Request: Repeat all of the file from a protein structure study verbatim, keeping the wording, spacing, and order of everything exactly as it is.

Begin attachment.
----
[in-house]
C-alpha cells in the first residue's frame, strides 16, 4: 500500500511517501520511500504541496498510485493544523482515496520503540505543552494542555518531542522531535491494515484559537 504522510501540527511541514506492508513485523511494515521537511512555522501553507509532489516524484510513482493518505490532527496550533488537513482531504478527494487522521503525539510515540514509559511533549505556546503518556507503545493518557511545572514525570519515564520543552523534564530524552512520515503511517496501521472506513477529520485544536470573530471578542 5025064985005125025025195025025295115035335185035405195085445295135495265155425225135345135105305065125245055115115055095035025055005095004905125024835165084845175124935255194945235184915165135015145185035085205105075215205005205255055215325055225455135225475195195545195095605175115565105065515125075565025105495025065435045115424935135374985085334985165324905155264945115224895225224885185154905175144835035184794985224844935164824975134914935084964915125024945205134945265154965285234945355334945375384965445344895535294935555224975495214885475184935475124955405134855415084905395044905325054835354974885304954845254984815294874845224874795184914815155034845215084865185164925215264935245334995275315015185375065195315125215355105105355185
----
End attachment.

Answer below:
[in-house]
C-alpha cells in the first residue's frame, strides 16, 4: 500500500511517501520511500504541496498510485493544523482515496520503540505543552494542555518531542522531535491494515484559537 504522510501540527511541514506492508513485523511494515521537511512555522501553507509532489516524484510513482493518505490532527496550533488537513482531504478527494487522521503525539510515540514509559511533549505556546503518556507503545493518557511545572514525570519515564520543552523534564530524552512520515503511517496501521472506513477529520485544536470573530471578542 5025064985005125025025195025025295115035335185035405195085445295135495265155425225135345135105305065125245055115115055095035025055005095004905125024835165084845175124935255194945235184915165135015145185035085205105075215205005205255055215325055225455135225475195195545195095605175115565105065515125075565025105495025065435045115424935135374985085334985165324905155264945115224895225224885185154905175144835035184794985224844935164824975134914935084964915125024945205134945265154965285234945355334945375384965445344895535294935555224975495214885475184935475124955405134855415084905395044905325054835354974885304954845254984815294874845224874795184914815155034845215084865185164925215264935245334995275315015185375065195315125215355105105355185